This New Tentacle Robot Inspired By Jellyfish Can Handle Objects Gently And Delicately

Researchers from the Harvard John A. Paulson School of Engineering and Applied Sciences (SEAS) have developed a new type of soft, robotic gripper that uses thin tentacles to get a hold of fragile or priceless objects.

It took simple inflation for the gripper to wrap around the desired object. The system doesn’t need sensing, planning, or feedback control.

“With this research, we wanted to reimagine how we interact with objects,” said Kaitlyn Becker, former graduate student, a postdoctoral fellow at SEAS, and first author of the paper, in a press release published by the institution. “By taking advantage of the natural compliance of soft robotics and enhancing it with a compliant structure, we designed a gripper that is greater than the sum of its parts and a grasping strategy that can adapt to a range of complex objects with minimal planning and perception.”

The filaments are almost a foot long and made of rubber tubes. The tubes are hollow from the inside. One side of the tube is thicker than the other. This particular structure helps the tube curl quickly when pressure is applied and wraps around the object.

The researchers tested the system on houseplants and toys. It could be used while picking up fruits and vegetables in agricultural applications, or in settings where delicate tissue operations are needed.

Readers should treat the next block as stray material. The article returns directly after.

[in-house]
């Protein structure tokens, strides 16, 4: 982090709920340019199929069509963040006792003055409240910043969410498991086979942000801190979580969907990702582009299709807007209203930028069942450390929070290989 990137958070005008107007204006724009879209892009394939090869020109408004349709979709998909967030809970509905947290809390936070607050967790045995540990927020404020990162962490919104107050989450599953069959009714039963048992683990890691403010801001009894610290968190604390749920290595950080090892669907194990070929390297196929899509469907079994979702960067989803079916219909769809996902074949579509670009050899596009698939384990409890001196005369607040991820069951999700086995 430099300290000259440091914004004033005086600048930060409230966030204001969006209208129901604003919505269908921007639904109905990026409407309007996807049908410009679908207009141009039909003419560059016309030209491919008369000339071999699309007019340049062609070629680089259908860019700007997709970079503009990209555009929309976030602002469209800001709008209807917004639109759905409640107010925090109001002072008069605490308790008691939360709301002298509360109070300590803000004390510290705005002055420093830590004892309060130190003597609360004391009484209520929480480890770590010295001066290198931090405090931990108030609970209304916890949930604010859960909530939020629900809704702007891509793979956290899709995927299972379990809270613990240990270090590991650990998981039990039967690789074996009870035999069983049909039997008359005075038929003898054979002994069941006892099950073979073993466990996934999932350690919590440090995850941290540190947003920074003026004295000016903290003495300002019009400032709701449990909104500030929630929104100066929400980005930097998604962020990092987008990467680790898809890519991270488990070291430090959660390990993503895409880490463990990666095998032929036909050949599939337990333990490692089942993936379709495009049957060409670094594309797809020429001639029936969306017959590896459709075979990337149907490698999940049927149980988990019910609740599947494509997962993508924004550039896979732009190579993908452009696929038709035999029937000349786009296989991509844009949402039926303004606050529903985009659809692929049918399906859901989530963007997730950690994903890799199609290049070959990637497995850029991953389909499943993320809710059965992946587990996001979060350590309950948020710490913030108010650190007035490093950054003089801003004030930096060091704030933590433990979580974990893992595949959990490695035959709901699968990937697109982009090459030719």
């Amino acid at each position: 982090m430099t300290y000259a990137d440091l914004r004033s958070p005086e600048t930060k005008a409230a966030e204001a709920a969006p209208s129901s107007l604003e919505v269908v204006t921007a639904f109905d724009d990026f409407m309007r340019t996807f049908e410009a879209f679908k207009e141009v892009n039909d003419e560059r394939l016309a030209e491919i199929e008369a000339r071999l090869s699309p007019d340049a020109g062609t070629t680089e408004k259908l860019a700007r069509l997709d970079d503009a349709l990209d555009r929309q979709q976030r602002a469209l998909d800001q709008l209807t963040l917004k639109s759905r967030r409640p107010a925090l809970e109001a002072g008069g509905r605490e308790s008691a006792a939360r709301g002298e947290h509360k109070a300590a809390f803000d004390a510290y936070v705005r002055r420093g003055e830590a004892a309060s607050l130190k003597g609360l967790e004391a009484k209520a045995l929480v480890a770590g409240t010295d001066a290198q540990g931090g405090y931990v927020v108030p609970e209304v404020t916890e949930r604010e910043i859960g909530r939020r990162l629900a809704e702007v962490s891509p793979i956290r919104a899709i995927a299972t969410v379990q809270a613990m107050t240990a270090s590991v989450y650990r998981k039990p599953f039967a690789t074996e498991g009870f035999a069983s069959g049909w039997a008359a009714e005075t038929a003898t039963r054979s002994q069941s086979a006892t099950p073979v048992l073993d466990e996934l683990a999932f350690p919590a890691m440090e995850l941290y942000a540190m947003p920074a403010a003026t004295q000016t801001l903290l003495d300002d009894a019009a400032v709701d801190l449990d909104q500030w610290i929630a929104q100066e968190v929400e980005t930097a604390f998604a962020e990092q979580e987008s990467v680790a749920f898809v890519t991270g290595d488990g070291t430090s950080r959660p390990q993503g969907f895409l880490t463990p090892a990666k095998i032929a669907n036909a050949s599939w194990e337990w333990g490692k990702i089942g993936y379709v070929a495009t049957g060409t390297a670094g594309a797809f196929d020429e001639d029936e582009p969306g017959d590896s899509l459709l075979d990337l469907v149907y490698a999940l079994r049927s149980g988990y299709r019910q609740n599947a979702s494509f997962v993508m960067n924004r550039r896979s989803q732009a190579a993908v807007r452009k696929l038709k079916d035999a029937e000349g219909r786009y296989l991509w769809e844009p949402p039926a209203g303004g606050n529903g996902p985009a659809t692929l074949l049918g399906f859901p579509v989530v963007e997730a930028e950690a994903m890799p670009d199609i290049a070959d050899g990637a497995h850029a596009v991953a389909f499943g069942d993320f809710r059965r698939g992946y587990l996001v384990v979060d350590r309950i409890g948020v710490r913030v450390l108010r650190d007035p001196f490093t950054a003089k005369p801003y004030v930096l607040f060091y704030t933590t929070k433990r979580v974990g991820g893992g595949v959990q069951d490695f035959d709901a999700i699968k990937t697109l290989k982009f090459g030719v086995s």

“Entanglement enables each highly compliant filament to conform locally with a target object leading to a secure but gentle topological grasp that is relatively independent of the details of the nature of the contract,” said Professor L. Mahadevan, the Lola England de Valpine Professor of Applied Mathematics in SEAS, and of Organismic and Evolutionary Biology, and Physics in FAS and co-corresponding author of the paper.

“This new approach to robotic grasping complements existing solutions by replacing simple, traditional grippers that require complex control strategies with extremely compliant, and morphologically complex filaments that can operate with effortless control,” said Wood, the Harry Lewis and Marlyn McGrath

Professor of Engineering and Applied Sciences and co-corresponding author of the paper. “This approach expands the range of what’s possible to pick up with robotic grippers.”

The research has been published in the Proceedings of the National Academy of Sciences (PNAS).

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